Incumbents Are Always At A Disadvantage In Making Sense Of Disruption

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Disruption might be a buzz word in the industry, but what does it actually mean? Kai Riemer an associate professor at the University of Sydney chats with B&T about why disruption shouldn’t be applied to every change and why incumbents are screwed.

Riemer recently co-authored Digital Disruptive Intermediaries report which examined the ways in which digital disruptors challenge incumbents and what this means for established companies, how to find the opportunities that it creates and defend against the threats of disruption.

“Disruption has become a free-for-all,” Riemer told B&T. “Anything and everything is now being classed as disruption which is kind of missing the point of talking about the actual real disruptions which are far rarer then people would normally believe.”

Kai Reimer

“A disruption to an industry is a non-linear change, it’s a change that breaks the path on which an industry has been progressing and developing its products, ideas or understanding of the industry, what is a valuable product, what consumers want etc.”

For Riemer, disruption is about ‘disclosing new worlds’ for the consumer. “Disruption is not just incremental change but changes which let us recognise that there is a different world to be created.”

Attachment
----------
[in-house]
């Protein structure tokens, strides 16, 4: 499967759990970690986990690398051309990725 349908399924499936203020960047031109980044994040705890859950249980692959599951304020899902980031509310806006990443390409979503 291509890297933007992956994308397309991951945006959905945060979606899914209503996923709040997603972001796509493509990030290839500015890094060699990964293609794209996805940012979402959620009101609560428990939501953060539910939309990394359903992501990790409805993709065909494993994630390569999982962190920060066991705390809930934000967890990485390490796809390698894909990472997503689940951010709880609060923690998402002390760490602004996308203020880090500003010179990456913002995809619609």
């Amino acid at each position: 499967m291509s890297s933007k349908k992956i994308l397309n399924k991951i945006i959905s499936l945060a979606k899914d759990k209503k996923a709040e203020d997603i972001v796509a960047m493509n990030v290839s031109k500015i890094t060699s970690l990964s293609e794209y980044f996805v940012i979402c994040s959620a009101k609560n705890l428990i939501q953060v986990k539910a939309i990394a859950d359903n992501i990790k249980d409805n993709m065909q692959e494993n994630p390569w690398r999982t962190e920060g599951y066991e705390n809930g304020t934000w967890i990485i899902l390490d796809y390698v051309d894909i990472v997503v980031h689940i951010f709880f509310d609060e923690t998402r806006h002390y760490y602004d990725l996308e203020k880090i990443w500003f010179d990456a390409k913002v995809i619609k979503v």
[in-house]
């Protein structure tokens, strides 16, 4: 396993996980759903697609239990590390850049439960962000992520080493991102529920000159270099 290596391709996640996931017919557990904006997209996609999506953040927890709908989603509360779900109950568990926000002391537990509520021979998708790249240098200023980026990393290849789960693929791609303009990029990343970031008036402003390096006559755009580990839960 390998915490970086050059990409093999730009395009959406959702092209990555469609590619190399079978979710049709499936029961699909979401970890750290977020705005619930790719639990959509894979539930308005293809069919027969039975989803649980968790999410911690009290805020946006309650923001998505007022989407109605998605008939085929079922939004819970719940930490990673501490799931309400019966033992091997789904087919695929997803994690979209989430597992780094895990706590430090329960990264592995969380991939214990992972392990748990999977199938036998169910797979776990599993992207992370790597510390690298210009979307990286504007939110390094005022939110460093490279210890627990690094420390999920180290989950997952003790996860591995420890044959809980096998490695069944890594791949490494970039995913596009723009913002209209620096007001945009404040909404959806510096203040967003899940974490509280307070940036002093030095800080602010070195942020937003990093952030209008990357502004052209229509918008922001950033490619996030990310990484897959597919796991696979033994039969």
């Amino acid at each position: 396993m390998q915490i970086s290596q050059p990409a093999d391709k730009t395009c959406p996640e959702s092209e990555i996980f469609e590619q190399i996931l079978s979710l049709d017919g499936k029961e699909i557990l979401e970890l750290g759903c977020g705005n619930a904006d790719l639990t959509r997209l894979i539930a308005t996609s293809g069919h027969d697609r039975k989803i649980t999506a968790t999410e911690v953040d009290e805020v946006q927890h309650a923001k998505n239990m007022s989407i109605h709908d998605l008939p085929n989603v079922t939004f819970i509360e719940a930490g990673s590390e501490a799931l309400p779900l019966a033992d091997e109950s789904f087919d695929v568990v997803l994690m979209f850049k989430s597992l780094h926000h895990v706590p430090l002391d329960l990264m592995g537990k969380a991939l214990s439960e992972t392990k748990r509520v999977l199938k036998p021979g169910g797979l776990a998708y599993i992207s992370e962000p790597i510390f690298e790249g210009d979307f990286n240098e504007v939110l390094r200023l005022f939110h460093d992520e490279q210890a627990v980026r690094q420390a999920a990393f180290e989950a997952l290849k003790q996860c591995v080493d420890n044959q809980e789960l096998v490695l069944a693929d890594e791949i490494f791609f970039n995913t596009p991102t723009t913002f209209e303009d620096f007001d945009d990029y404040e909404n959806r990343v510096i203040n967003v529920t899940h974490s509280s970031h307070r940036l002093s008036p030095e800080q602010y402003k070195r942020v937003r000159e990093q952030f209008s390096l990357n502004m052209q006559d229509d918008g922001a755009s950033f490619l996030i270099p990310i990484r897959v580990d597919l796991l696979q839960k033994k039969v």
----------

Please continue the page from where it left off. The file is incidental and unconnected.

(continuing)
For example the MP3 fundamentally changed how we consume music. “An MP3 is still inferior in terms of sound quality compared to CDs, but it no longer matters. What matters now about music is that it’s instantly available, portable, mobile, and digital. It’s no longer bound to the CD medium.

“The disruption is our understanding of what ‘music’ is. So it’s not that the product has become better but the understanding of what is good and bad has changed.”

So how can incumbents battle against shifts in our collective understanding of a product?

“Here’s the difficulty for the incumbent: they cannot make sense of the disruptor because it’s against their understanding of what counts as the industry.” This isn’t the incumbents fault, it’s a very human flaw; “for the fish it doesn’t make sense to challenge the idea of the water, because there is no other thing than being in the water.

“So incumbents have a hard time making sense of the disruption and imagining that it could actually lead to a way of doing business that not just offers a different product but a completely different way of looking at your own industry.”

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Joshua Spanier

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